Scorching salt

  • 14/06/2008

Scorching salt

AGNIMIRH BASU

The earth is cracked and the horizon bare. The deathly silence is broken by the occasional whirring of crude-oil pumps. Women, going about their daily life in bright mirror-work lehangas, add a dash of colour to an otherwise arid background. This tough terrain has dominted 50-year-old Shantabhai Maganbhai Bamania's life since he was 10. Shantabhai is an Agaria, a salt worker. The Rann of Kutch in Gujarat is his home to him and his family for eight months a year, from September to April. The remaining four months they spend in Kharagoda. Not just Shantabhai, the Rann of Kutch is home to more than 100,000 workers like him for eight months a year, who come from villages 30 to 40 kms away.

A 2006 report of a Union ministry of environment and forests-World Bank project, Biodiversity Conservation and Rural Livelihood Improvement, notes that nearly 60 per cent Agarias live below the poverty line.Their livelihood has been under threat ever since the Little Rann of Kutch (the Rann is divided into the Little Rann and the Great Rann) was notified as a wildlife sanctuary in 1973 to protect the wild ass. In 2006, the salt workers were served eviction notices.

The saltmaking Agarias do not understand why they are being asked to go, leaving behind an occupation they have been involved in for centuries. Where is the conflict, they ask. Even forest officials are unable to show any evidence of conflict. According to the forest department's own census, the population of wild asses has gone up beyond what is called "the safe level to achieve the objective of conservation.' Despite such a success story forest officials are rigid when it comes to the marginalised Agarias: since the area has been declared a sanctuary there cannot be any human population there, say officials.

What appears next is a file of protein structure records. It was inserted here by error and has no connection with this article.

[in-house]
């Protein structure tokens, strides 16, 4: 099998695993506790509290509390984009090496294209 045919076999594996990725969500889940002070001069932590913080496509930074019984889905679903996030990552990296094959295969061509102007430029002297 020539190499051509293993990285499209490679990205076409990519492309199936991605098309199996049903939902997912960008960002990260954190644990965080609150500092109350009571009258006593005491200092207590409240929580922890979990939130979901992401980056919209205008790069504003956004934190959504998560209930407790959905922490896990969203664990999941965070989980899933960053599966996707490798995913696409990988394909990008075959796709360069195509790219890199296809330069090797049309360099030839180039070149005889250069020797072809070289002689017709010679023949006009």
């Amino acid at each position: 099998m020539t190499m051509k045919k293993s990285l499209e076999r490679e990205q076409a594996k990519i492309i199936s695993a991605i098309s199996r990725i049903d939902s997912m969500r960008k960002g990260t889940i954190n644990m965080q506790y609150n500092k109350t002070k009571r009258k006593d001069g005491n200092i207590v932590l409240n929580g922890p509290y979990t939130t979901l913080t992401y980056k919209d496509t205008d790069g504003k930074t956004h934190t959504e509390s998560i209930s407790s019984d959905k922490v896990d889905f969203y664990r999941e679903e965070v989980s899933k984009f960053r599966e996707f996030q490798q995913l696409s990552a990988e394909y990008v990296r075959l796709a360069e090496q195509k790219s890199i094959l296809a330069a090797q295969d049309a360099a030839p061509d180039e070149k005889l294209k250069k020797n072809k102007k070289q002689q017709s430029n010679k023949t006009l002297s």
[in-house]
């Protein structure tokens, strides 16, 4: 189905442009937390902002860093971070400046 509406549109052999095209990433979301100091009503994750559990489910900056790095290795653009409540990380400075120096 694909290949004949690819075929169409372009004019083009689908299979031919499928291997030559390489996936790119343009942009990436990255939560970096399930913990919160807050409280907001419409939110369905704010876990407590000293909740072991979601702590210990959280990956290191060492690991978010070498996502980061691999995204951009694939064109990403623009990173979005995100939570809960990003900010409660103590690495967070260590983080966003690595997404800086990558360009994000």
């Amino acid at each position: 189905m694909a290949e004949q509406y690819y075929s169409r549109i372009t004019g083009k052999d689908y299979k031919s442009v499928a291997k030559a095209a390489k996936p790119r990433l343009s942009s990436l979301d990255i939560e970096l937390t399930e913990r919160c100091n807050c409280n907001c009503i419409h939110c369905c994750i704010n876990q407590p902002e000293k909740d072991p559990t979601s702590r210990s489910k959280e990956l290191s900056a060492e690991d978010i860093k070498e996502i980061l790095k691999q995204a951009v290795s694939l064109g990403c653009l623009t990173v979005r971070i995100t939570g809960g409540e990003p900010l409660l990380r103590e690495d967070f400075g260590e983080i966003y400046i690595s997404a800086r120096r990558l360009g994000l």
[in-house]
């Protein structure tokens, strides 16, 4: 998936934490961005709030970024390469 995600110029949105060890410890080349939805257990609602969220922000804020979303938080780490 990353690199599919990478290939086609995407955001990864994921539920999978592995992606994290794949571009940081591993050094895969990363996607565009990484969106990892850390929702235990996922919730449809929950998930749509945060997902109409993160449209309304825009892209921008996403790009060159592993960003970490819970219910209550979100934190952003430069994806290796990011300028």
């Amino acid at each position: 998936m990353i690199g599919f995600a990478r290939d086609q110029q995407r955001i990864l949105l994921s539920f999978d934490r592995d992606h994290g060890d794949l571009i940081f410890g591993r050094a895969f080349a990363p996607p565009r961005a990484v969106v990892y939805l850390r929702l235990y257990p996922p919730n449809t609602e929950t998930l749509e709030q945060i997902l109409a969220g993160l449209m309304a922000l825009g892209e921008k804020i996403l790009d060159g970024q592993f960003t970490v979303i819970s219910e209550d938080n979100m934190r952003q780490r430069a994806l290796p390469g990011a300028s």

The Agarias' vulnerability stems from the fact that they have no land deeds. No survey has ever taken place in the Little Rann of Kutch since independence; it does not figure in government revenue records. Revenue department records in fact refer to the area as Survey Number Zero.

Enlarge view
In Survey Number Zero
During monsoon, water from the Arabian Sea floods the Rann converting it into a lake. In September, when the waters recede, it's time for Agarias from the 107 villages around the Little Rann to move in. Mud huts come up in Survey Number Zero, where Agarias stay till spring, making the Vadagara variety of salt

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